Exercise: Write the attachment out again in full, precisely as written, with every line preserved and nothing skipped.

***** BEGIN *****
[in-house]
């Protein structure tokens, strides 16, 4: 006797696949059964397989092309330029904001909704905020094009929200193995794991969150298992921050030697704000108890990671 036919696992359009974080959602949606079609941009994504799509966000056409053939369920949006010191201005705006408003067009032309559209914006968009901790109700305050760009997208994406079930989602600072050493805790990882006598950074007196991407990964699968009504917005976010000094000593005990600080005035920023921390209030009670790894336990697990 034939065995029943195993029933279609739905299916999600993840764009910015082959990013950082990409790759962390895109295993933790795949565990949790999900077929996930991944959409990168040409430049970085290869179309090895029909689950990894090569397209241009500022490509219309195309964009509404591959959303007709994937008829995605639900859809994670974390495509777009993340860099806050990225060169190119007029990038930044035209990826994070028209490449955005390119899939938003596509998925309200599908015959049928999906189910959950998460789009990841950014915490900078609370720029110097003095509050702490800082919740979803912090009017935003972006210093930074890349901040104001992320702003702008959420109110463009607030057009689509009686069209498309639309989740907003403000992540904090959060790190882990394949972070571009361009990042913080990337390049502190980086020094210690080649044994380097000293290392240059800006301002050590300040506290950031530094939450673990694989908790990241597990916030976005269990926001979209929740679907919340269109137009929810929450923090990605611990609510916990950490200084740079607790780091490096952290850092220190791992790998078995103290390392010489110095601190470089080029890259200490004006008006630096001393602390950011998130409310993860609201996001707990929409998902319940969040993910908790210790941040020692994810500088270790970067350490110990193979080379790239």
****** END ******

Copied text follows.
[in-house]
């Protein structure tokens, strides 16, 4: 006797696949059964397989092309330029904001909704905020094009929200193995794991969150298992921050030697704000108890990671 036919696992359009974080959602949606079609941009994504799509966000056409053939369920949006010191201005705006408003067009032309559209914006968009901790109700305050760009997208994406079930989602600072050493805790990882006598950074007196991407990964699968009504917005976010000094000593005990600080005035920023921390209030009670790894336990697990 034939065995029943195993029933279609739905299916999600993840764009910015082959990013950082990409790759962390895109295993933790795949565990949790999900077929996930991944959409990168040409430049970085290869179309090895029909689950990894090569397209241009500022490509219309195309964009509404591959959303007709994937008829995605639900859809994670974390495509777009993340860099806050990225060169190119007029990038930044035209990826994070028209490449955005390119899939938003596509998925309200599908015959049928999906189910959950998460789009990841950014915490900078609370720029110097003095509050702490800082919740979803912090009017935003972006210093930074890349901040104001992320702003702008959420109110463009607030057009689509009686069209498309639309989740907003403000992540904090959060790190882990394949972070571009361009990042913080990337390049502190980086020094210690080649044994380097000293290392240059800006301002050590300040506290950031530094939450673990694989908790990241597990916030976005269990926001979209929740679907919340269109137009929810929450923090990605611990609510916990950490200084740079607790780091490096952290850092220190791992790998078995103290390392010489110095601190470089080029890259200490004006008006630096001393602390950011998130409310993860609201996001707990929409998902319940969040993910908790210790941040020692994810500088270790970067350490110990193979080379790239």